First steps towards an Asian land bird monitoring programme
Question: How do we know that many bird species are declining?
Answer: In Europe and North America there are decades of observations and data, gathered by scientists and amateurs that allow us to make accurate estimates of changes in populations over time.
In East Asia, this data has been lacking for much of the region. However, a new agreement between China, Japan, Republic of Korea and Russia is the first step in developing a coordinated monitoring of migratory birds across the region.
In the 1990s, Japanese ornithologists compared nationwide breeding bird survey results from the 1970s and 1990s. They noted some species, such as the Japanese Paradise Flycatcher, had shown significant declines in numbers and distribution. In the first decade of this century, the highly gregarious Yellow-breasted Bunting was also found to be in steep decline. It was speculated that many other migratory land birds in Asia were also declining, however, there were very few researchers available to carry out detailed studies on land bird populations, and so a coordinated framework of joint study was never established.
In November 2010, the idea of land bird monitoring in Asia was raised at a meeting on migratory bird conservation between the Republic of Korea and Japan. It was further discussed at meetings between China, Republic of Korea and Japan and between Russia and China.
These four countries came together for the first time and reached a consensus on moving a regional monitoring scheme forward at the East Asian Land Monitoring Workshop, co-organised by the National Institute of Biological Resources of Korea (NIBR) and BirdLife International, which took place in Jeju, Korea in March 2015.
BirdLife International has been working with these four founding countries on developing a land bird monitoring scheme. At the 26th International Ornithological Congress held in Tokyo in August 2014, BirdLife International organised a Round-table discussion on land bird monitoring and conservation in Asia. Opinions from ornithologists at the round-table was presented at a side-event jointly organised with the NIBR at the 12th meeting of the Conference of the Parties to the Convention on Biological Diversity, Pyongchang, Korea in October 2014, which helped to bring Korea, China, Russia and Japan representatives to consider the feasibility of a land bird monitoring scheme.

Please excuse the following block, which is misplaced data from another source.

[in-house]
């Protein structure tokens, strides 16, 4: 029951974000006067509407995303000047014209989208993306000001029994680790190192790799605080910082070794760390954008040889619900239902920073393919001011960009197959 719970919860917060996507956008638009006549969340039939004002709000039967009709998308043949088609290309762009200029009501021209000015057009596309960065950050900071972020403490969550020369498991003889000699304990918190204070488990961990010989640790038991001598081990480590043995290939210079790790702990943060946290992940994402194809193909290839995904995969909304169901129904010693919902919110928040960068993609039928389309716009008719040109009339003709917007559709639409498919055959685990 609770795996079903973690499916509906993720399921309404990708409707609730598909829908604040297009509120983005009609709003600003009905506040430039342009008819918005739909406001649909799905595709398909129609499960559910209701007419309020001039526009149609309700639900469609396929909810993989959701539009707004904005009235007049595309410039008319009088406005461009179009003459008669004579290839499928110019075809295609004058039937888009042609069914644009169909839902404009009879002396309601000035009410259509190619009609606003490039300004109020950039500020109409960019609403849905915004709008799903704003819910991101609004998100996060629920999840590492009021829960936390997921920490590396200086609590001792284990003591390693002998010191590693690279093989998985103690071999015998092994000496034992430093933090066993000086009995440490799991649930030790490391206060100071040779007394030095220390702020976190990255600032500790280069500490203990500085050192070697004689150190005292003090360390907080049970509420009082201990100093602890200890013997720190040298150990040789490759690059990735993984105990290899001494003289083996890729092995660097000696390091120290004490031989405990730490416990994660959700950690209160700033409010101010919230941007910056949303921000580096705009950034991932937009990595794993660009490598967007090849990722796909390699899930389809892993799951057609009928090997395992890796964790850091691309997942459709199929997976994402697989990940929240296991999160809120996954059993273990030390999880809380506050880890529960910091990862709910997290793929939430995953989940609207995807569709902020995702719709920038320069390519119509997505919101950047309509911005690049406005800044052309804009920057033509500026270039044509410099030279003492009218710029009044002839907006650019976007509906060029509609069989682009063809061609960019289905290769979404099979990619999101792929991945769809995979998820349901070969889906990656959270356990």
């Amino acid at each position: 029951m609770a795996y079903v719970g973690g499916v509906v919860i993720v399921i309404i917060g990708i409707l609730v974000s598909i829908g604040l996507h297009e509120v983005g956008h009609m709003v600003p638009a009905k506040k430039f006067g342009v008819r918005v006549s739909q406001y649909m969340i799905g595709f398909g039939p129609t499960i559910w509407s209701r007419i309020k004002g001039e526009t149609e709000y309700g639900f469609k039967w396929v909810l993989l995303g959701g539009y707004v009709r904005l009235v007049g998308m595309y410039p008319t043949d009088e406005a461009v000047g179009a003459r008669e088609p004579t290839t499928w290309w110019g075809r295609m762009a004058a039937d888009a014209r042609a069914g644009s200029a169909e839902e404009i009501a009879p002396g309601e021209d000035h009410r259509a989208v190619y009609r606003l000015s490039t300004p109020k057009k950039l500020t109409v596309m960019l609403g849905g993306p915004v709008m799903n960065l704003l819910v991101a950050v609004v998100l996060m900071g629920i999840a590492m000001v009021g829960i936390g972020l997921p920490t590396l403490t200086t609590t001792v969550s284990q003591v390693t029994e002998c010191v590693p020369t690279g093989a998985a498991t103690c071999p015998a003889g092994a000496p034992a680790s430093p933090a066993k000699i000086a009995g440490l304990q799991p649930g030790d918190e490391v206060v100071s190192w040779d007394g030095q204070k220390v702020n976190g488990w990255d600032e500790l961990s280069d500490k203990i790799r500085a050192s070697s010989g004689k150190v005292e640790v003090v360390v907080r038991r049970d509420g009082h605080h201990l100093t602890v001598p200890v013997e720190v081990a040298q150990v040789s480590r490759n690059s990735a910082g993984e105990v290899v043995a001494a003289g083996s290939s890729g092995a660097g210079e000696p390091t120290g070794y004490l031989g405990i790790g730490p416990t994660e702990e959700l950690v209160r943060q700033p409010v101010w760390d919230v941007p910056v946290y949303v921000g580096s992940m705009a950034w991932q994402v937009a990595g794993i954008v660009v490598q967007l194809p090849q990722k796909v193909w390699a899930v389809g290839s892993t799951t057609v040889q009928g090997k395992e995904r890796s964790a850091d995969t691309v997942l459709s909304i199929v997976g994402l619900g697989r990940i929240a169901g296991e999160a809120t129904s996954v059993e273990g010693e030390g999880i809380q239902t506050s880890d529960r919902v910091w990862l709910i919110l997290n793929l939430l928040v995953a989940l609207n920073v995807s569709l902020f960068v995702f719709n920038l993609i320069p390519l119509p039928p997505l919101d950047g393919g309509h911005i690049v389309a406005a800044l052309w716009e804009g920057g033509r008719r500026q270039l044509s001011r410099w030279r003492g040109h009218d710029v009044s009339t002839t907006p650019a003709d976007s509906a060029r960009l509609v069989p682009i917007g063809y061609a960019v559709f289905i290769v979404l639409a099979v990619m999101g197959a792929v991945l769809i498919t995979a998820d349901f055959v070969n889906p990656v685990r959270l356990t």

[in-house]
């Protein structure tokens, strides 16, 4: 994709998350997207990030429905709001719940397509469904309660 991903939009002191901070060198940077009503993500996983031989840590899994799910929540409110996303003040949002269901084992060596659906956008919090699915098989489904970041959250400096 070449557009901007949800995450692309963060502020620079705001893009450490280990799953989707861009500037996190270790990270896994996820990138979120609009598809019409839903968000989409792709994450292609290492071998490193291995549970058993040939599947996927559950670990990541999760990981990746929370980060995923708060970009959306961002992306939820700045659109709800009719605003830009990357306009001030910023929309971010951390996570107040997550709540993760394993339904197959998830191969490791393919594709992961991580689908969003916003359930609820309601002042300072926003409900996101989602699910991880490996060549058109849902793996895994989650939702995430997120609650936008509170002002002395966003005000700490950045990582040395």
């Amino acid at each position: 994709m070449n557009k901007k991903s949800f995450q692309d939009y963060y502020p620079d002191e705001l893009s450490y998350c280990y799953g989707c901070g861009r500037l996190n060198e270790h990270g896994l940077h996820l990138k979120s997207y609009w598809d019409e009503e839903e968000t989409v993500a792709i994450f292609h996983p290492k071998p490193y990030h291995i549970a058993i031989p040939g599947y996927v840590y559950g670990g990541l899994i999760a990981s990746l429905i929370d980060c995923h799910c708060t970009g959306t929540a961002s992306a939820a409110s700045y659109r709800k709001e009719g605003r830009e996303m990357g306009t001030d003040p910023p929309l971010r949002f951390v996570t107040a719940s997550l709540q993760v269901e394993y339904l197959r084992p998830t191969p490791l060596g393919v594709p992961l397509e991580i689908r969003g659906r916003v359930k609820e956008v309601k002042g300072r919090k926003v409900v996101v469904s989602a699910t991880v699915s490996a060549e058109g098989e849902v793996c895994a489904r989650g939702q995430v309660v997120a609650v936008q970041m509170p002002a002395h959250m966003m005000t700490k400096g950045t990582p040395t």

At the bilateral meetings between China, Republic of Korea and Japan held in Deqing, China, November 2014, Simba Chan, Senior Conservation Officer of BirdLife International Asia Division (Tokyo Office) was nominated by the three countries as the international coordinator for developing this monitoring scheme. At the Land Bird Monitoring Workshop in Jeju, his coordinator role was again confirmed by all four countries.
BirdLife and BirdLife partners will play a useful part in linking countries and NGOs together, and to provide technical support. At the workshop in Jeju, Dr Richard Gregory of RSPB (BirdLife in the UK) was invited to present the experience of the Pan-European Common Bird Monitoring Scheme as an example for development of a similar scheme in Asia.
Two types of monitoring have been proposed: standardised bird ringing, and field census techniques. While bird ringing has the advantage of revealing secretive species, it would be labour intensive and expensive to cover a wide range of many sites over Asia. Field surveys by volunteers could fill the gaps of survey sites and raise public participation and awareness of common birds.
“In the last decade birdwatching has become increasingly popular in China. We believe birdwatchers will play an important role in data gathering”, said Simba Chan. “With sufficient training and reference material in their national language, it should not be difficult to start a wide range monitoring scheme in China and many other Asian countries.”